Art of the Americas

//Art of the Americas

Two Young Men Chaining a Warp

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Doris Ulmann was known for her photographs of Appalachian people, often hard at work. When Ulmann came to the Berea area, she saw Appalachians working their crafts in traditional ways that were very foreign to her industrial, Northern background. These men chaining a warp are performing a key step in one of Appalachia’s quintessential crafts. [...]

Older African American woman seated, holding open book

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This photograph of an African American woman with an open book was taken in Berea, Kentucky--home to Berea College and the Doris Ulmann Galleries. Doris Ulmann’s portraits of Appalachian people were close to her heart, having spent much of her later life in Appalachia. Doris Ulmann was a woman who valued people of all backgrounds, a [...]

Beaver Ridge Vase

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Charles Counts was an American Renaissance man who worked to preserve the art forms of his native Appalachia. He was a proficient weaver, quilter, teacher, writer, and activist. However, he is best known for his pottery. Born in Lynch, Kentucky, Counts graduated from Berea College where his devotion to his native culture was fostered and [...]

Portrait of George Washington

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Beginning in 1794, and continuing for some years, Gilbert Stuart traveled to Philadelphia to request sittings with George Washington. Portrait of George Washington, 1798, depicts the fruits of this labor and is one of almost one hundred portraits created of the President by Stuart. President Washington only sat for Stuart three times, forcing the artist [...]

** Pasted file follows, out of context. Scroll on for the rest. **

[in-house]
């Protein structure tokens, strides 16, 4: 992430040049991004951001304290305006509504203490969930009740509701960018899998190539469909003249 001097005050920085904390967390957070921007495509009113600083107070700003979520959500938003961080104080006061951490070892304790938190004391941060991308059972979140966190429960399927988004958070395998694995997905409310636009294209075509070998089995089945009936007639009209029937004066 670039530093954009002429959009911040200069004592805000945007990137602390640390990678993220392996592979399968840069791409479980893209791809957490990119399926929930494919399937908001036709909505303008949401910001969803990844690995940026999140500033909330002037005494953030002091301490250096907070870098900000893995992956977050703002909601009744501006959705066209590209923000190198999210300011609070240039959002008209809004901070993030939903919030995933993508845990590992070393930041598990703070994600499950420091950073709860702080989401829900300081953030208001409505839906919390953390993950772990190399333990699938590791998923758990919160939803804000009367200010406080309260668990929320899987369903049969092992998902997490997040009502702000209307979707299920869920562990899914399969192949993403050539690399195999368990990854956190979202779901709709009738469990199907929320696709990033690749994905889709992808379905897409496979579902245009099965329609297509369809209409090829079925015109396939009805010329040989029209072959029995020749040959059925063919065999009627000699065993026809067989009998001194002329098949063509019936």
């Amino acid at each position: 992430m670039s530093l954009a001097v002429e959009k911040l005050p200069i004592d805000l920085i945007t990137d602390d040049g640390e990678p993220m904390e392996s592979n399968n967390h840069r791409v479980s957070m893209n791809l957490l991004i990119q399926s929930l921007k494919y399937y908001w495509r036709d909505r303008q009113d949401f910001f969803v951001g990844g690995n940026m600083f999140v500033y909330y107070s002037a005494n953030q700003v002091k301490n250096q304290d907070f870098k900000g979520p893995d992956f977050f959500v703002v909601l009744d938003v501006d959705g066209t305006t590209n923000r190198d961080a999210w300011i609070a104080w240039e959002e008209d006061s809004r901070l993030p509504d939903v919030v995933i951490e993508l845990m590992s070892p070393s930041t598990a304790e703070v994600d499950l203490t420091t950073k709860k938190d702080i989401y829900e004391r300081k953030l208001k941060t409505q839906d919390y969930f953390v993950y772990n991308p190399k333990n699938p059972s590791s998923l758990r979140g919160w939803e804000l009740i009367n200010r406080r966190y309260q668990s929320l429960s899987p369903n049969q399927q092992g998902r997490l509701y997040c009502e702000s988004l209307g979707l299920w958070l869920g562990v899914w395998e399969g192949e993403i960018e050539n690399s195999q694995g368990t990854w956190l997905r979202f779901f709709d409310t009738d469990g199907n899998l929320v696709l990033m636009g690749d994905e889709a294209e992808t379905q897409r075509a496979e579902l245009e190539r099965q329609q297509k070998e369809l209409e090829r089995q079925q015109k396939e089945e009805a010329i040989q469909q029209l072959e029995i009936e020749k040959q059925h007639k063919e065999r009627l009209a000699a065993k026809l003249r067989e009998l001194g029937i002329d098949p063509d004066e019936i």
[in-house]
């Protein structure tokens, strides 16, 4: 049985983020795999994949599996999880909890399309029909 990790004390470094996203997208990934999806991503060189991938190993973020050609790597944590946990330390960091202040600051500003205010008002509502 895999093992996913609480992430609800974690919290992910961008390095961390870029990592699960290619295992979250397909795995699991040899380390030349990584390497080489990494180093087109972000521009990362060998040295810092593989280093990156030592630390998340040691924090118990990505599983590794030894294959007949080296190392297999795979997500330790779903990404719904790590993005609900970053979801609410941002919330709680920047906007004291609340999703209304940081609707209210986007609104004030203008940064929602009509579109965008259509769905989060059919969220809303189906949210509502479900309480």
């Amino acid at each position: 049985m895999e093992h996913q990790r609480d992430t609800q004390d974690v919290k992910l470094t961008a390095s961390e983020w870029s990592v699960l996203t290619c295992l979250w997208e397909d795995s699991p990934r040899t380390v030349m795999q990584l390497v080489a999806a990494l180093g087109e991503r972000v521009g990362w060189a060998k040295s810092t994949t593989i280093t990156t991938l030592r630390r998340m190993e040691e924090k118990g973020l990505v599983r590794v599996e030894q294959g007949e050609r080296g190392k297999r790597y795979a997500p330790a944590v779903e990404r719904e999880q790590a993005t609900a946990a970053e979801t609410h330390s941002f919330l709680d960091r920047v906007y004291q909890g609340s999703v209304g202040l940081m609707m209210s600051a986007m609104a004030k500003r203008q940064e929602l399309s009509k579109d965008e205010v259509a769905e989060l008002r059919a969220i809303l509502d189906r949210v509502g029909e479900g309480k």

Bowl

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In the mid-twentieth century, Elva Nampeyo created this clay bowl. Nampeyo is from the Hopi tribe and the bowl is crafted in a traditional style that embraces pre-Hopi cultures. It is a white clay bowl with a wide shoulder, narrowing at the base and neck. The shoulder is red, with a band of white and [...]

Mountain Landscape, Highlands, North Carolina

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Henry Ossawa Tanner, born in Pennsylvania, is known for being the first African-American painter to gain international fame. He spent a great deal of time teaching himself to paint as a young man, using art as a therapy when he was ill. In 1879 he was accepted into the Pennsylvania Academy of Fine Arts as [...]

Teapot

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This teapot has been first thrown on a pottery wheel and then altered to give the body its bulbous, fluted shape. It has a shino glaze, which creates the teapot’s varied, organic coloration. Shino glazes range in color from milky white to burnt orange and have been a favorite of potters for centuries. Charlie Cummings [...]

Vase

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This Tiffany favrile vase was designed and created by Louis Comfort Tiffany in the beginning of the twentieth century. Louis Comfort Tiffany was the premier designer of the decorative arts in the late nineteenth and early twentieth centuries, known mostly for his glass work. Tiffany patented favrile glass in 1894 and began its production in [...]

Vase

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Rookwood Pottery, a prominent American ceramics company, began in Cincinnati, OH in 1880. It was the first female-owned manufacturing company in America. The owner of Rookwood, Maria Longworth encouraged her team of artists to explore new techniques and be creative. This vase features the “Iris” glaze. In the late 1890s, Rookwood Pottery introduced three new [...]

Teapot with Cup and Saucer

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In 1986, Silvie Granatelli presented this teapot as a gift to the College Art Collection. It is made of white porcelain and has a thick slip trail design, with a slight speckle in the porcelain. The teapot is initialed on its bottom and the handle is made of bamboo. Granatelli is a potter, but her [...]